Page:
California Begins Sacramento River System Salmon Spawning

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The Feather River Hatchery has kicked off the statewide effort to spawn returning fall Chinook salmon. Department of Fish and Game (DFG) hatchery workers took more than half a million eggs during the first week of spawning. Over the next two months, the Feather River Hatchery will take approximately 12 million eggs in order to produce a total of 10 million Chinook salmon for release next spring.

The Feather River Hatchery is the first of the three major state-run hatcheries in the Sacramento River system to start spawning operations. Mokelumne and Nimbus hatcheries spawning operations will also commence later this fall, in October and November. Together, the three hatcheries should harvest enough eggs to raise more than 20 million young salmon for release into the Sacramento River and its tributaries next spring.

Each hatchery has a viewing area where visitors can watch the spawning process. At Nimbus and Feather River hatcheries, thousands of schoolchildren tour the facilities each year. The visitors center at Nimbus Hatchery includes a playground with replicas of giant salmon that are enjoyed by young and old alike. For more information about spawning schedules and educational opportunities at each hatchery, please visit the DFG website at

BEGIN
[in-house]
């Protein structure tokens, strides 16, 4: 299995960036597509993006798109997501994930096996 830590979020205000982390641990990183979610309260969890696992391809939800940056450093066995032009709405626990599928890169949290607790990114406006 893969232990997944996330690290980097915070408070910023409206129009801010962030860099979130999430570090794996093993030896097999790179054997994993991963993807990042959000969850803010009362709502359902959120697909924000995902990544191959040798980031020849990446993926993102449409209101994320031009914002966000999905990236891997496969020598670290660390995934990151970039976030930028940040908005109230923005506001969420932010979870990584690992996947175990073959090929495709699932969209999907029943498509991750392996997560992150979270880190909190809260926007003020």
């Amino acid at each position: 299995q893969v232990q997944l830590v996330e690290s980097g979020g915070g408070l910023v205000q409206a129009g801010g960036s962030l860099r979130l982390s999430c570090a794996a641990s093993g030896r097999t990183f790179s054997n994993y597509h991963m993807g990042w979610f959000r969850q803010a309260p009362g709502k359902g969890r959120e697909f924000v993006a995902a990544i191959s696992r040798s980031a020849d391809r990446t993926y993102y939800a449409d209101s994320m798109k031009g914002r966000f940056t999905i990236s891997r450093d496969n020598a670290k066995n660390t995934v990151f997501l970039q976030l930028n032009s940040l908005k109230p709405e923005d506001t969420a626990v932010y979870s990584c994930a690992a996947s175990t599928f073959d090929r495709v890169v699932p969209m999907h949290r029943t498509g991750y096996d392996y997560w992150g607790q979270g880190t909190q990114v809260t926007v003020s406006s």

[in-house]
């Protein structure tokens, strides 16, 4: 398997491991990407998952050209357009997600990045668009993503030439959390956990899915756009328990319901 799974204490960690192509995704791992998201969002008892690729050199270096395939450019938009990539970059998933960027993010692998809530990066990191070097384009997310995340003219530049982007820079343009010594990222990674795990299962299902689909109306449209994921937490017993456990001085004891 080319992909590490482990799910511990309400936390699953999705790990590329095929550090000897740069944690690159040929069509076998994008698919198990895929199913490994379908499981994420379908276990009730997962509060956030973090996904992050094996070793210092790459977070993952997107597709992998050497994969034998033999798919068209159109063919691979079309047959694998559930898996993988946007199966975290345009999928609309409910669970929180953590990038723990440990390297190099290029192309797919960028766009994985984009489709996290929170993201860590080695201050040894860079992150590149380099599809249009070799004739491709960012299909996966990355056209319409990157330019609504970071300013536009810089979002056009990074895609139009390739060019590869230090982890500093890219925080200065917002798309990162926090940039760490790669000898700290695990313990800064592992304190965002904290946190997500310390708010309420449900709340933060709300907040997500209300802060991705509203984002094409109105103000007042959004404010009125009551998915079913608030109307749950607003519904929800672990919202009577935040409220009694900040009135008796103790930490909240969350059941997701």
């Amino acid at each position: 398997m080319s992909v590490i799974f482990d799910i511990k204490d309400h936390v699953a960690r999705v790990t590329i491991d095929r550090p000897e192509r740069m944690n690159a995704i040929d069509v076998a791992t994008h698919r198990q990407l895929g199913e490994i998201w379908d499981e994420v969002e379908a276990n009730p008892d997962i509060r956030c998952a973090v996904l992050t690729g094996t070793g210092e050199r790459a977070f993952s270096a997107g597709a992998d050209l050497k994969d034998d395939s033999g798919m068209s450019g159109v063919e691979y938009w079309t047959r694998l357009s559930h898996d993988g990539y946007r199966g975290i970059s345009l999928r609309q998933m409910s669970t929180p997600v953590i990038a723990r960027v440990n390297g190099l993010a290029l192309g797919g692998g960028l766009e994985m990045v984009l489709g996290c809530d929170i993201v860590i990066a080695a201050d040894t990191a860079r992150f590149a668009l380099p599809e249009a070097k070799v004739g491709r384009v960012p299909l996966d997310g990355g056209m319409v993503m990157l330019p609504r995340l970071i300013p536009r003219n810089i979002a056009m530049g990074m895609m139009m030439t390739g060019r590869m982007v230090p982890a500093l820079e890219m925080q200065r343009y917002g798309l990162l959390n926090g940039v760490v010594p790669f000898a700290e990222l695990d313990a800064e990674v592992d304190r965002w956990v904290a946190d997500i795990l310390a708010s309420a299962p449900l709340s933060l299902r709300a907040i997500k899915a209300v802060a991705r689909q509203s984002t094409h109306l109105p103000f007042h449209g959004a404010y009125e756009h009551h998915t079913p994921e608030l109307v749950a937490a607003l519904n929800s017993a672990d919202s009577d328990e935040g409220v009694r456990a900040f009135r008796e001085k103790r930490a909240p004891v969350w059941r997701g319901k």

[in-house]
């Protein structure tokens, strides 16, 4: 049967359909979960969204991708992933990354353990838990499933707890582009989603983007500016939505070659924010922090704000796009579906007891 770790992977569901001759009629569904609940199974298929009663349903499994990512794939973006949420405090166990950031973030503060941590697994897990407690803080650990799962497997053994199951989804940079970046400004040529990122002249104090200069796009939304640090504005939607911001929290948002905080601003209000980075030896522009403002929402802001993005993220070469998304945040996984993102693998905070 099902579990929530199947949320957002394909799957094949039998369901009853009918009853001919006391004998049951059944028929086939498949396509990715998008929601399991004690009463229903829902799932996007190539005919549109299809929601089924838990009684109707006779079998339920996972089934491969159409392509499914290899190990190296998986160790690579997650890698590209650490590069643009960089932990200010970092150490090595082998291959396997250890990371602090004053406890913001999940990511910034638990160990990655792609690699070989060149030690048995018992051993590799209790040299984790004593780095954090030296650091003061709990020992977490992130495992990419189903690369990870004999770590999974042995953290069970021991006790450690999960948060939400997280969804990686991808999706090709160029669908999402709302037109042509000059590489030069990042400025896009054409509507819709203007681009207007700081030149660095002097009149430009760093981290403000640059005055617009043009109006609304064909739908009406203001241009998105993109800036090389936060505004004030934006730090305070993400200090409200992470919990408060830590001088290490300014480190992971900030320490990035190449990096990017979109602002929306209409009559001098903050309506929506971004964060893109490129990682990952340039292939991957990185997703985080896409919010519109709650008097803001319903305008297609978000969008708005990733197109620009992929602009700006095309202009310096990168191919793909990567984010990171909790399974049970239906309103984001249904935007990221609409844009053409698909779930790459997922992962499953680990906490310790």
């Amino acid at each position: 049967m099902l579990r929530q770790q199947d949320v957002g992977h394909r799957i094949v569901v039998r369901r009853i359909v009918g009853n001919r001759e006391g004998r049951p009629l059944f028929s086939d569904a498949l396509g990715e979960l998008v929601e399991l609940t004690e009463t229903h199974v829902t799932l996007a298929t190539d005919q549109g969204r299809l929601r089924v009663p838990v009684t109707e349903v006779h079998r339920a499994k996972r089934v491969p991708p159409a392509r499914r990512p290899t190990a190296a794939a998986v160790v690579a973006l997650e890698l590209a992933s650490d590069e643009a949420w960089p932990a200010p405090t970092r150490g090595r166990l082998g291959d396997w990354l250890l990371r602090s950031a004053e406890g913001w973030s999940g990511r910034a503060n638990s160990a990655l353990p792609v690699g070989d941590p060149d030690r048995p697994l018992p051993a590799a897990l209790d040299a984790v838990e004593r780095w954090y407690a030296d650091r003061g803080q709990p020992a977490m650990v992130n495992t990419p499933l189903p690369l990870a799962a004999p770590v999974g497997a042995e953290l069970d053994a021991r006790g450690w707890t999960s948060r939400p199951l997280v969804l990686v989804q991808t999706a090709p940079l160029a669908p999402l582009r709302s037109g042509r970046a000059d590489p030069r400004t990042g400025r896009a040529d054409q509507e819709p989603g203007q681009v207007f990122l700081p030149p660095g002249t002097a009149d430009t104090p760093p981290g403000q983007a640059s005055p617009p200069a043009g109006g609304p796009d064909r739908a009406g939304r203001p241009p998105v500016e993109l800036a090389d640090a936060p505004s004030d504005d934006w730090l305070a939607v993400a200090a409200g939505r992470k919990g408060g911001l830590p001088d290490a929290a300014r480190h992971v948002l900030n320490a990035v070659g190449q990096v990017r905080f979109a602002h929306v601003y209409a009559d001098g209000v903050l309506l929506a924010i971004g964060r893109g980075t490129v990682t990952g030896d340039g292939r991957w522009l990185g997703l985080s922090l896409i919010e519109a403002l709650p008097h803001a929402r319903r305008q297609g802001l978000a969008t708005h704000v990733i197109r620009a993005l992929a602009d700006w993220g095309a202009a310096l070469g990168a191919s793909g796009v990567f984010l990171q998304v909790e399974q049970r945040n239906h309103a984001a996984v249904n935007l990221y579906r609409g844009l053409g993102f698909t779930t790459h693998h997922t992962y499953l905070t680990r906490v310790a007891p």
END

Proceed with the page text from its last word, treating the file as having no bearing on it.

Around the state, there are eight state-run hatcheries, all of which will participate in the salmon spawning effort. Those hatcheries, along with federally run hatcheries, will together be responsible for the release of 40 million juvenile salmon into California waters. These massive spawning efforts were put in place over the last 50 years to offset fish losses caused by dams that block salmon from spawning in historically used waters.

Today, hatcheries are multi-million dollar operations that employ scientific methods to spawn, rear and return healthy young salmon to various river systems each year. At each hatchery, a team of managers and staff monitor the progress of batches of eggs that will become tomorrow’s returning salmon, while pathologists work with each hatchery to ensure fish health. Once the young salmon reach 2 to 4 inches in length, one quarter of stock will be marked and implanted with a coded wire tag prior to release. DFG biologists use the information from the tags to chart their survival, catch and return rates.

source: CA DFG